# $T$ is continuous if and only if $\ker T$ is closed

Let $X,Y$ be normed linear spaces. Let $T: X\to Y$ be linear. If $X$ is finite dimensional, show that $T$ is continuous. If $Y$ is finite dimensional, show that $T$ is continuous if and only if $\ker T$ is closed.

I am able to show that $X$, finite dimensional $\implies$ $T$ is bounded, hence continuous.

For the second part: This is what I have:

Suppose $T$ is continuous. By definition $\ker T = \{ x\in X : Tx = 0 \}$ , and so $\ker T$ is the continuous inverse of a closed set. Hence $\ker T$ is closed.

First, is what I have attempted okay. How about the other direction?

• What kind of linear spaces are we talking about? I'm assuming they're over $\mathbb{R}$ or $\mathbb{C}$. If $X$ is infinite-dimensional then it is not clear what topology to use, unless $X$ is e.g. an inner product space. Apr 14 '12 at 21:00
• What you have so far looks good. Apr 14 '12 at 21:08
• Is it possible to say something even if we assume $X$ to be infinite-dimensional (e.g. a Banach or Hilbert space)? Jun 10 at 15:03

If $\ker(T)$ is closed then $X/\ker(T)$ is a normed vector space. Observe that the map $\overline{T}:X/\ker(T)\to Y$ given by $\overline{T}(x+\ker(T))=T(x)$ is a well-defined linear map by the first part $\overline T$ is continuous since $X/\ker(T)$ is a finite dimensional vector space (as it is isomorphic to a subspace of $Y$). Let $\pi: X \to X/\ker(T)$ denote the quotient map. Note that $T=\overline{T}\circ \pi$ hence $T$ is continuous since it is a composition of continuous functions.

• It remains to prove that all linear mappings between finite-dimensional normed spaces are continuous. IMHO, this is something that looks more trivial than it really is: see math.stackexchange.com/a/64756/8157 and comments therein. Apr 14 '12 at 21:29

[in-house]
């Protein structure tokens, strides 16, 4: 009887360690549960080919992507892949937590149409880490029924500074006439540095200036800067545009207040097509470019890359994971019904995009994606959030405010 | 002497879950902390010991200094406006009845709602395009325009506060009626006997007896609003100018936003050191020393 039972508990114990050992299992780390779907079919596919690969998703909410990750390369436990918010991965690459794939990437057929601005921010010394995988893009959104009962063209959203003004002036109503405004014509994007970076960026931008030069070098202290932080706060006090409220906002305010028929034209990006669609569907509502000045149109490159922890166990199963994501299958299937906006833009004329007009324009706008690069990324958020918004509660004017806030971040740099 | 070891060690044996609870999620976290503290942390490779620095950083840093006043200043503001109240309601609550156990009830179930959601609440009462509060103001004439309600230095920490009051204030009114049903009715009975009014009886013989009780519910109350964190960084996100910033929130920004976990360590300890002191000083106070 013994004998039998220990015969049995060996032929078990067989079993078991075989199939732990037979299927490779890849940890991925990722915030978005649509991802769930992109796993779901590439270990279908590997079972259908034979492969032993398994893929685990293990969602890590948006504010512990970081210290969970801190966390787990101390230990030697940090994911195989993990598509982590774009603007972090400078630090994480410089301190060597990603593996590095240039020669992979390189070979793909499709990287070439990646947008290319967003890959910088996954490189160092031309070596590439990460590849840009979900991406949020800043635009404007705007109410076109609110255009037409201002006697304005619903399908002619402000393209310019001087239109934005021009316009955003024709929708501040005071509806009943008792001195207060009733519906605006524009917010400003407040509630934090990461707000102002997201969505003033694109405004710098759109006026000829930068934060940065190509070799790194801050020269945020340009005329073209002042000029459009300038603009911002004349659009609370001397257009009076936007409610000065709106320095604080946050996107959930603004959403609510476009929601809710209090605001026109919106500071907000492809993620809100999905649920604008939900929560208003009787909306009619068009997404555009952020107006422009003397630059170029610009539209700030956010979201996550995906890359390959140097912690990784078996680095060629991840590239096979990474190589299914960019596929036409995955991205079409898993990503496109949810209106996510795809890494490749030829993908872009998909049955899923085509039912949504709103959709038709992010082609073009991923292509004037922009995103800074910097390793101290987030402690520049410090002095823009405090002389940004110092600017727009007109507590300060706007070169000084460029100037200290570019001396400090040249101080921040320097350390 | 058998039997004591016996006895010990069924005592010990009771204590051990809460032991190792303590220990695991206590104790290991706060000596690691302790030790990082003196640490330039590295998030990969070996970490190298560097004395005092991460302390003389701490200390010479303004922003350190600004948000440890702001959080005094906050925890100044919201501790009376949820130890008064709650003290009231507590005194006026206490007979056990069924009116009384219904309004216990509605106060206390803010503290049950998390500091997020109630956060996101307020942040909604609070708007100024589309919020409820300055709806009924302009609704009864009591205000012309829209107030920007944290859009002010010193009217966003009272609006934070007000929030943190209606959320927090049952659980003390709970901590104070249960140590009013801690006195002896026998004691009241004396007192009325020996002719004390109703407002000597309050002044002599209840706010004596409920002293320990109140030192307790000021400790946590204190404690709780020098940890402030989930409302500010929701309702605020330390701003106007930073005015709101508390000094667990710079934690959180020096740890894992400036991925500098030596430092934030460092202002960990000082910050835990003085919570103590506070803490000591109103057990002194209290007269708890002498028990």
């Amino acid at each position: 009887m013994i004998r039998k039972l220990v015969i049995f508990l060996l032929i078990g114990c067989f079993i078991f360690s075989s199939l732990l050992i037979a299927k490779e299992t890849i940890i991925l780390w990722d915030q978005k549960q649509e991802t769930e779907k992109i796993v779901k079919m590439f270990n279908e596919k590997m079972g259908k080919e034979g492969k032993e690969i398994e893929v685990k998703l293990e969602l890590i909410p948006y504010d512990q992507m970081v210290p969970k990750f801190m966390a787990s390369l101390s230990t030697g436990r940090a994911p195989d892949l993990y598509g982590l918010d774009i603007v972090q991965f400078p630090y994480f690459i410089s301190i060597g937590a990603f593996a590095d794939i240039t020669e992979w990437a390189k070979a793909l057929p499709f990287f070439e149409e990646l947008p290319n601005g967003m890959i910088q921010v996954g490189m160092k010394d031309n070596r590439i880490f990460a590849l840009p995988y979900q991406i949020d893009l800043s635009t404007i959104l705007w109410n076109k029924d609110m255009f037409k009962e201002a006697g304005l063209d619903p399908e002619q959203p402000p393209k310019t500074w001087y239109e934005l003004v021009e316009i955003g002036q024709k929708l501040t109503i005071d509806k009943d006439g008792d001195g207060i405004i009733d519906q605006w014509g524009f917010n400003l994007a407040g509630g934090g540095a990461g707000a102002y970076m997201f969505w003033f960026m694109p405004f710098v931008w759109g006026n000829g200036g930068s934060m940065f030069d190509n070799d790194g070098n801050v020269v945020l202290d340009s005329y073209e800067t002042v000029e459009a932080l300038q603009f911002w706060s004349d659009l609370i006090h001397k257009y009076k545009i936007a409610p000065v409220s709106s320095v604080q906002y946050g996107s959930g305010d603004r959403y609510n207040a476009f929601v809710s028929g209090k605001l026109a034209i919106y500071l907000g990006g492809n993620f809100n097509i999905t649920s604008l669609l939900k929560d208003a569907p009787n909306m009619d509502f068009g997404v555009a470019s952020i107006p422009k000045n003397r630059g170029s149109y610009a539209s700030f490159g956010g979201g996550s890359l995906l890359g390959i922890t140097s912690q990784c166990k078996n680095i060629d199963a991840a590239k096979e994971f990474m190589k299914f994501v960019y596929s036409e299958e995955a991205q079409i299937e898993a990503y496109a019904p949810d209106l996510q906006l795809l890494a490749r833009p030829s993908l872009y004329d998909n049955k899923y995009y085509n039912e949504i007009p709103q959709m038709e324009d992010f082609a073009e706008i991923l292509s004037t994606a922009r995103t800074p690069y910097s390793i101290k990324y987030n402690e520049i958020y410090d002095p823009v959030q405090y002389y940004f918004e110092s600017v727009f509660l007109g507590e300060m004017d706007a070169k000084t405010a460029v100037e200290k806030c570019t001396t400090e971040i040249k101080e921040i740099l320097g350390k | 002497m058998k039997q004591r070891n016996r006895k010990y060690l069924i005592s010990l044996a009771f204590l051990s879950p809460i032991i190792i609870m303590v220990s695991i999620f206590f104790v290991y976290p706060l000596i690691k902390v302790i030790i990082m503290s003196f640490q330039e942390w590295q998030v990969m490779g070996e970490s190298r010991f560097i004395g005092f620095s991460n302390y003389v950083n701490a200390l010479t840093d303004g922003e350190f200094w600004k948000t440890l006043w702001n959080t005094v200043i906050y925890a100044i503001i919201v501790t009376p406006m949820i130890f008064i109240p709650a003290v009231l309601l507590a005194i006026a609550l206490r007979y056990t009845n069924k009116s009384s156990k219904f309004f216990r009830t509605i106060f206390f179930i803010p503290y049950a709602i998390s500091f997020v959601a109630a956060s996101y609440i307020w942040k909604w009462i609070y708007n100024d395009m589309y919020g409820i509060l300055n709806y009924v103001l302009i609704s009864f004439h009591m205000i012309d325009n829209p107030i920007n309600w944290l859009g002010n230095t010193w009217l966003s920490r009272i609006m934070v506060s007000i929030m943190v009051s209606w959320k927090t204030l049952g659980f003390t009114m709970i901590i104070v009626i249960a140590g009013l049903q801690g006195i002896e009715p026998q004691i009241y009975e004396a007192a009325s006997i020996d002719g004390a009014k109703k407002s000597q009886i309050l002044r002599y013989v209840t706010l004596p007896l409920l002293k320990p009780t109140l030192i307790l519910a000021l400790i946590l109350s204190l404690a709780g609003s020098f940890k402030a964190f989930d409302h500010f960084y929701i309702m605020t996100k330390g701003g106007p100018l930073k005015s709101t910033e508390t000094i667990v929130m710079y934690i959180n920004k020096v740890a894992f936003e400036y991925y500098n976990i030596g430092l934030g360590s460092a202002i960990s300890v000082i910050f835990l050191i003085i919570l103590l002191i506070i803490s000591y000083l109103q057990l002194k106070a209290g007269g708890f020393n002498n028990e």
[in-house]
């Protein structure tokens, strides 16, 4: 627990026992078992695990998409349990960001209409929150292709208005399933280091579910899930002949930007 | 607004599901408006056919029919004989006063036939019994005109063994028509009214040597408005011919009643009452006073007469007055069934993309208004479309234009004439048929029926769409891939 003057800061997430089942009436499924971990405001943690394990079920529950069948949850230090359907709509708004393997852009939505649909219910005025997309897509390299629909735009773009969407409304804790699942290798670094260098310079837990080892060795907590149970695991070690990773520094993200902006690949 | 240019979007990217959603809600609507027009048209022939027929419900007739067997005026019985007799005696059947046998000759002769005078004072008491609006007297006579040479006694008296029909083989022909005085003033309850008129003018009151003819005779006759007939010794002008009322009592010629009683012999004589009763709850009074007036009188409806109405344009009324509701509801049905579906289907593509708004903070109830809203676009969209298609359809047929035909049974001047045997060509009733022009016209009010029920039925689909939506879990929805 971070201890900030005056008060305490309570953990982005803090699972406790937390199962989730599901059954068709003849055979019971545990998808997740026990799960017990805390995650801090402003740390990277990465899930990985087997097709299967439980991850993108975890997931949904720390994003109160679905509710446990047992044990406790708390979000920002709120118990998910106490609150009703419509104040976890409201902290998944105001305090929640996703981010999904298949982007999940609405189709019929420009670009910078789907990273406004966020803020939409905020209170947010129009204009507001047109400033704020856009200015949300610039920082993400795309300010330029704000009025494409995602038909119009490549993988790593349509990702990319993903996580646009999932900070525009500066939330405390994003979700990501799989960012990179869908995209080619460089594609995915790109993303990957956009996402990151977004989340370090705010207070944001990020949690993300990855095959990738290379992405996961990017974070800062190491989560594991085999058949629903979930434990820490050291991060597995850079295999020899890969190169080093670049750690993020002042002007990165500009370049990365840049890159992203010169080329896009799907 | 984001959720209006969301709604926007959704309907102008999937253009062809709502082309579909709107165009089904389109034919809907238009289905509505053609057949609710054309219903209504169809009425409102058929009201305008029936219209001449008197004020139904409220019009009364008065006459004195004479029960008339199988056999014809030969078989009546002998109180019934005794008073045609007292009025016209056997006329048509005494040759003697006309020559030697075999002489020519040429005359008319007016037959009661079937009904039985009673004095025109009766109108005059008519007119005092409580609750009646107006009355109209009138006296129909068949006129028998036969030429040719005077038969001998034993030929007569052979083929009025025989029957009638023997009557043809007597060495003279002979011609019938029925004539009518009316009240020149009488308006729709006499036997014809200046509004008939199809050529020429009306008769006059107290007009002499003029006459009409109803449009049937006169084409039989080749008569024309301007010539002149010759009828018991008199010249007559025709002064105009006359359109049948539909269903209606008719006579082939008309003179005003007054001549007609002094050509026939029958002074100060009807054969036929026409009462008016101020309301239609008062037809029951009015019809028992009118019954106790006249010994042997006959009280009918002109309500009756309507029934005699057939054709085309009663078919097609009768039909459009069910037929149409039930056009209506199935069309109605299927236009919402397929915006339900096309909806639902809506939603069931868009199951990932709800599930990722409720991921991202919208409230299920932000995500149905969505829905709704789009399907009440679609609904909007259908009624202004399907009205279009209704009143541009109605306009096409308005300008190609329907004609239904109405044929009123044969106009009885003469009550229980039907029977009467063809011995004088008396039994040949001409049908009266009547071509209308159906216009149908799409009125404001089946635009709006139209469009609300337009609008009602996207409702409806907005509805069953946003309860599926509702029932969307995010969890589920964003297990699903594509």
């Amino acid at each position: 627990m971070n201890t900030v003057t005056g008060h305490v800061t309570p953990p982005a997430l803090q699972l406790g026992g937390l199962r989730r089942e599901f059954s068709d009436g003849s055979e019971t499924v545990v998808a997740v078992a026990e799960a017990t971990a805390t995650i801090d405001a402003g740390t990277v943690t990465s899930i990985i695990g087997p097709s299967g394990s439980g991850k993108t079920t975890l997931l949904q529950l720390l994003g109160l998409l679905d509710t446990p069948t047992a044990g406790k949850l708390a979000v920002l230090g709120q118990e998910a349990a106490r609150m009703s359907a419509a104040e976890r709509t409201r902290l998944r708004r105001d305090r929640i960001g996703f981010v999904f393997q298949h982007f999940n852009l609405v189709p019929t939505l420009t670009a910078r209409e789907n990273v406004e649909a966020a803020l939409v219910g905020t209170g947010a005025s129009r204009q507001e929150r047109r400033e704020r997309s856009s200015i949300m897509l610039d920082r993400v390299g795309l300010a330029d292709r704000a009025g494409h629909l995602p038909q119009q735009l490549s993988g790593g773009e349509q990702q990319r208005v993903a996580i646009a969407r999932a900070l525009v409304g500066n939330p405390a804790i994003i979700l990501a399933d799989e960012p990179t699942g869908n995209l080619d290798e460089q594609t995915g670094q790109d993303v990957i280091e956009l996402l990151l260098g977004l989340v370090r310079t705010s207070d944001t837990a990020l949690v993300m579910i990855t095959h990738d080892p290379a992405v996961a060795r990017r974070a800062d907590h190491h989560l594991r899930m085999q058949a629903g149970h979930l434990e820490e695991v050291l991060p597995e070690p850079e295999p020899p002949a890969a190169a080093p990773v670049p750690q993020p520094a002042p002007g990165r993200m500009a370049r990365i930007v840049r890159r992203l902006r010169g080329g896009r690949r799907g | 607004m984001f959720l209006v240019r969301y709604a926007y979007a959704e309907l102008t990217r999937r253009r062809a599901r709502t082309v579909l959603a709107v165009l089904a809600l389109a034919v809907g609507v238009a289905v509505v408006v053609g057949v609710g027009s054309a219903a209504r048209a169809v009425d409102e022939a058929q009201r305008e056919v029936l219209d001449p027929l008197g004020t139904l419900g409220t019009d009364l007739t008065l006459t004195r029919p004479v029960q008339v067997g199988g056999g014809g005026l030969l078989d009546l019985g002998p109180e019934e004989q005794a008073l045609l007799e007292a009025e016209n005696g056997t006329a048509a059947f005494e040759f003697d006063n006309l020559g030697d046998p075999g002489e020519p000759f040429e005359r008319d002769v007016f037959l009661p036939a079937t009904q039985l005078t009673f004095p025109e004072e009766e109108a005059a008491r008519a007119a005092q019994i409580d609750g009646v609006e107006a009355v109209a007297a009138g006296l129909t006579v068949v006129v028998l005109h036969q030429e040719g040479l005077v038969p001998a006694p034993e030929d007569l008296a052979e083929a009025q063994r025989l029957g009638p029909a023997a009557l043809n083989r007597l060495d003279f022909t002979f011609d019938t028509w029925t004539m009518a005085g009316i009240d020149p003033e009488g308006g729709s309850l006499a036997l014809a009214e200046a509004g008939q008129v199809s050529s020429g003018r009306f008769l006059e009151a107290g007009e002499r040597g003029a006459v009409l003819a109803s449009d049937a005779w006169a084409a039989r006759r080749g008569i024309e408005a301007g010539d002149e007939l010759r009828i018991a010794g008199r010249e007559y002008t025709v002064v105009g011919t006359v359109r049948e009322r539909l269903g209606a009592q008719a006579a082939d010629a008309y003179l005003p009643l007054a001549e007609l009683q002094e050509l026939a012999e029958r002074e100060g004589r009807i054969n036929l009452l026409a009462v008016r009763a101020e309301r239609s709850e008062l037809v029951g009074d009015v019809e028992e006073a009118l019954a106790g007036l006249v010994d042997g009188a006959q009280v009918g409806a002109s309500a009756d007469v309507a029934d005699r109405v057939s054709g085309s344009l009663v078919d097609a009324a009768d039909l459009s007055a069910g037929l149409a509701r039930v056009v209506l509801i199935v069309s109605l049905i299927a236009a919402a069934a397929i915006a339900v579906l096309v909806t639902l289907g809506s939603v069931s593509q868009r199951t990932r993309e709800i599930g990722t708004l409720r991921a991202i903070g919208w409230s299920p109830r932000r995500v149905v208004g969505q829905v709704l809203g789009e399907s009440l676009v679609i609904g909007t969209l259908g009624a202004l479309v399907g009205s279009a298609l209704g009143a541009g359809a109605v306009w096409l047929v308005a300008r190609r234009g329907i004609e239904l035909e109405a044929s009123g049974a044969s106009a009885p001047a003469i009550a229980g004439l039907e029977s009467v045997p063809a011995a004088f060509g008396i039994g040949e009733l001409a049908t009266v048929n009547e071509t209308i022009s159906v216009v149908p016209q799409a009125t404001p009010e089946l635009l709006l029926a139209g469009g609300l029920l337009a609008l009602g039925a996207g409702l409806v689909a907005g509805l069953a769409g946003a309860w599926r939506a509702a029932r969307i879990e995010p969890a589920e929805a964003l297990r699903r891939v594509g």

• @GiuseppeNegro The OP already proved that. It was the first part of his problem list. Apr 14 '12 at 21:35
• $X/ker T$ is isomorphic to Im T, not necessarily Y.
– plm
Apr 15 '12 at 15:34
• @plm True, it is still finite dimensional though. Apr 15 '12 at 18:33
• Awesome proof!! Jan 12 '18 at 8:11

I am doing for $Y=\mathbb{R}$; Clearly if $f$ is continuous then its kernel is closed set. for the converse, assume that $f\neq0$ and that $f^{-1}(\{0\})$ is a closed set. Pick some $e$ in $X$ with $f(e)=1$. Suppose by way of contradiction $||f||=\infty$. Then there exists a sequence $\{x_n\}$ in $X$ with $||x_n||=1$ and $f(x_n)\ge n$ for all $n$. Note that the sequence $\{y_n\}$ defined by $y_n=e-\frac{x_n}{f(x_n)}$, satisfies $y_n\in f^{-1}(\{0\})$ for all $n$ and $y_n\rightarrow e$. Since the set $f^{-1}(\{0\})$ is closed it follows that $e$ must belong to it and consequently $f(e)=0$ which is a contradiction. Thus $f$ is a continuous linear functional.

• Can you explain how you generalise to $Y$ finite dimensional ? Apr 15 '12 at 12:05
• If you say that $y_n\to 0$ as $n\to\infty$ you are already assuming that $x_n\to x$ and $f(x)=0$, which implies that $x\in\ker f$ and $\ker f$ is closed. Am I right? Apr 29 '18 at 18:06